I realized last night, during one of my *many* nightly feedings, that in a week we be celebrating my daughters first birthday, and that means I've been breastfeeding a year. A YEAR! This is a major accomplishment for me, having lasted 6 months breastfeeding my first baby, and three months with my second. The third time around I was determined to breastfeed longer. So I started thinking about what made it easier for me to complete a whole year of breastfeeding and have my top five tips below.
First, I want to make it clear that, in my mind, breastfeeding is a CHOICE. While society today does everything to encourage breastfeeding with fancy hashtags like #normalizebreastfeeding or #breastisbest, it's not the only way to feed and nourish your baby, and definitely not every mothers privilege or first choice.
Lots of mothers wish to breastfeed, but can't for a variety of reasons. And that's OK. Some mothers prefer to pump and bottle feed. And that's OK. Some mothers prefer to formula feed. And that's OK. The point is this: whether we breastfeed or not we support each others choices as mothers. For some mothers breastfeeding is not always a walk in the park, there are hard days, there is pain, and there are struggles, and the very fact that we have options in our day and age is wonderful, and we shouldn't judge another mother's way of feeding her baby. Remember this, as a mother you do what is best for you and your baby and at the end of the day, fed is best.
So, mama, if you've decided you want to breastfeed for the long haul, here are some tips that helped me keep on going.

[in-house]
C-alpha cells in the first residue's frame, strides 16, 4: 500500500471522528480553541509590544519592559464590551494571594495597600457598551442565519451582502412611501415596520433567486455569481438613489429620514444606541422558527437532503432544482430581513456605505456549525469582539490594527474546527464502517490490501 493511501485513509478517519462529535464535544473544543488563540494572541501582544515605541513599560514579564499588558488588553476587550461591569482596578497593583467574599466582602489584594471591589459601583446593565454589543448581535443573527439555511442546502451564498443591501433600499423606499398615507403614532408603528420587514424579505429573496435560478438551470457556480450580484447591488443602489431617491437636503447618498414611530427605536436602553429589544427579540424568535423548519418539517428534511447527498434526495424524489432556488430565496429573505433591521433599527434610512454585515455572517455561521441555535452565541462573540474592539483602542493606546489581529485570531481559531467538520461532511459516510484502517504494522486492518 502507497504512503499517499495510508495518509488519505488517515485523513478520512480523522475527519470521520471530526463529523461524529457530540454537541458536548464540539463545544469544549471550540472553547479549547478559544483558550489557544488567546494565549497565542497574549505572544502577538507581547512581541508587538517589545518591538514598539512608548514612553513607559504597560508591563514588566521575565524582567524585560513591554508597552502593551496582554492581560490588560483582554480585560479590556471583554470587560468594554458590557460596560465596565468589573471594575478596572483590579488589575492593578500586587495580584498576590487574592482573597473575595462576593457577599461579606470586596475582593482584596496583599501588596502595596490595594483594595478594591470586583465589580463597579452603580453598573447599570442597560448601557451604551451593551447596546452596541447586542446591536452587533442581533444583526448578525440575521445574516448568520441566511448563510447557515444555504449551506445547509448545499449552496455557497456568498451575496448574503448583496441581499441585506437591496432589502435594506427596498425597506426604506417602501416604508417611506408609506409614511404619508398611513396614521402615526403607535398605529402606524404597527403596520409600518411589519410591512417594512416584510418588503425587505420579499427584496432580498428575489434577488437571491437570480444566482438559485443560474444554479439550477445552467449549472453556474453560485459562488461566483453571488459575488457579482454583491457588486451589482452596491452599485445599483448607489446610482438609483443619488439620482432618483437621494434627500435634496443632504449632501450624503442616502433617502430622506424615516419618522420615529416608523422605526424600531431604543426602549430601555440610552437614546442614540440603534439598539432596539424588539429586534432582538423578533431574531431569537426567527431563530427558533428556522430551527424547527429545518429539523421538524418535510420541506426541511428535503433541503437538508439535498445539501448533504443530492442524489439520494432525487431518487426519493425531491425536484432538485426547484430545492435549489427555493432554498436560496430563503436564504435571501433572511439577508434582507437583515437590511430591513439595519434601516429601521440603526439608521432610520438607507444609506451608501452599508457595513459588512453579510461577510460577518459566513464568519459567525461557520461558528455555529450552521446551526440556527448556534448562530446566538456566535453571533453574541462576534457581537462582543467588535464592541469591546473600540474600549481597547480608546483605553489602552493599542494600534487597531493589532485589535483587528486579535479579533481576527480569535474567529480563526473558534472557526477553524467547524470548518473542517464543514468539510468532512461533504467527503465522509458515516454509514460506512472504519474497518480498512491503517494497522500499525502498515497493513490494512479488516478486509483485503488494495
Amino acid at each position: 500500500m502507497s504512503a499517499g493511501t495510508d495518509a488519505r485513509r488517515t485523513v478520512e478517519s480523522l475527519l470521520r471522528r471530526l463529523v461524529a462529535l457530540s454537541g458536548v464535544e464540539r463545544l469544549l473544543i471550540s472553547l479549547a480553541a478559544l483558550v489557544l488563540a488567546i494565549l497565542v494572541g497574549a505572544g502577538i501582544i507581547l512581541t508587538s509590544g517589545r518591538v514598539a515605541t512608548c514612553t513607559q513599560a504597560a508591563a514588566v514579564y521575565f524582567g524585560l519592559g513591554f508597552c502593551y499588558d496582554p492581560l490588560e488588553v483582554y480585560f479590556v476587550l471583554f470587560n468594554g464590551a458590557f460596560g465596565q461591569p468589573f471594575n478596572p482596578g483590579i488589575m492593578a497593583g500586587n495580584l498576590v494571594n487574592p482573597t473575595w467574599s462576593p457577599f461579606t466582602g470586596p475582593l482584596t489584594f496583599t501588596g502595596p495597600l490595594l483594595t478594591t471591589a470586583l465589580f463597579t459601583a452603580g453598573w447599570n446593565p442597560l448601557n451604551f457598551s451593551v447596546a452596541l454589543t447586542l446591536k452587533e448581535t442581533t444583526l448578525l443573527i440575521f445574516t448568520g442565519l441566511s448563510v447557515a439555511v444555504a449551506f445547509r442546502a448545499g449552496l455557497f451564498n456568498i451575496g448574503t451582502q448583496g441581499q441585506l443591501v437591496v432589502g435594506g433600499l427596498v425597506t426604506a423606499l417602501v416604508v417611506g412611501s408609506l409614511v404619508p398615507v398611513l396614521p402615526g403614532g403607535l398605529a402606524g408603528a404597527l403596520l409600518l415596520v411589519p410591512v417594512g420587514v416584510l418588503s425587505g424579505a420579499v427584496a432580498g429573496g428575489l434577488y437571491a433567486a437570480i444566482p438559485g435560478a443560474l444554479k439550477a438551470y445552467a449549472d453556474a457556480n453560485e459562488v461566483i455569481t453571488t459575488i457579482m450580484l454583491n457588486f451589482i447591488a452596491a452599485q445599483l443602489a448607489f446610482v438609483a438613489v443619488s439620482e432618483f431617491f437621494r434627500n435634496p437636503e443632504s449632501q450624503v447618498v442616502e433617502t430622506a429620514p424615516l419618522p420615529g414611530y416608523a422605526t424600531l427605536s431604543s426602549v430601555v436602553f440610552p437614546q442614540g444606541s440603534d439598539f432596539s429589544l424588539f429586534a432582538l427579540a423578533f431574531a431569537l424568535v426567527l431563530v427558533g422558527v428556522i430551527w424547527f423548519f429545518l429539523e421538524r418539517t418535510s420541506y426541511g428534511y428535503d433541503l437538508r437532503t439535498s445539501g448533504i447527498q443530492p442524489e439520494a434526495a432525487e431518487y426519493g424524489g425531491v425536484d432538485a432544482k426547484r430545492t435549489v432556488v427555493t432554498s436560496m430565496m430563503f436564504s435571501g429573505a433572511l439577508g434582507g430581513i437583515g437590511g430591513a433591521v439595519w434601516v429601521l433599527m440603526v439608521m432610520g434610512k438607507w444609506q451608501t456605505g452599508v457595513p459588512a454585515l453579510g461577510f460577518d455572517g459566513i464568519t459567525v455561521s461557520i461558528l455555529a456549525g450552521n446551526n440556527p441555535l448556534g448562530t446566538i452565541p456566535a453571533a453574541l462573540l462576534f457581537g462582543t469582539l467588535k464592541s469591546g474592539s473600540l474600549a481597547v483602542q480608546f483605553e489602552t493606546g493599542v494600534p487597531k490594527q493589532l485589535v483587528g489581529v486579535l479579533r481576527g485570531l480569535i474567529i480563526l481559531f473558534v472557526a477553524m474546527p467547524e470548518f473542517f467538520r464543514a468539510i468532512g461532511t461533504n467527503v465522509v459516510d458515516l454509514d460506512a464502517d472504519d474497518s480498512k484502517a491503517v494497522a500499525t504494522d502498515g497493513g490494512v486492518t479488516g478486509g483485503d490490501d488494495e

Tip #1: "Believe that you can, and you're halfway there." - Theodore Roosevelt
Believing in yourself and your body is so important, and half of the struggle when it comes to breastfeeding. When I breastfed my first baby I was constantly anxious over not having enough milk. This came from my thinking these thoughts: 'I am a small cup size, I can't possibly make enough', 'I'm never engorged, so how can I have enough milk?', 'My daughter is colicky and crying all the time so she must be hungry'. And maybe after a while, my anxiety did cause my supply to drop. I didn't believe in my body. After six months I gave up and eagerly switched to formula. I'm OK with that. But here's what I didn't realize way back then... your cup size has nothing to do with how much milk you make. Your body is made for making milk and believing in it does wonders for your conscious. So, this third time around I changed my way of thinking, and instead of doubting my body, I believed in it and I think that made a big difference.
Tip #2: Give your body what it needs to make a healthy milk supply.
On top of just believing in myself, I also realized I had to give my body proper water and nutrition to support lactation. Here are a few things I ate routinely on top of a healthy (okay, healthy-ish) diet to establish and maintain my supply: Water water and more water (you got to hydrate to lactate!), Oatmeal anything (high in iron for milk production), flax seed, sunflower seeds, avocado, Lactation Cookie Mixes (click here for a local favorite), Lactation Bars (click here for my favorite).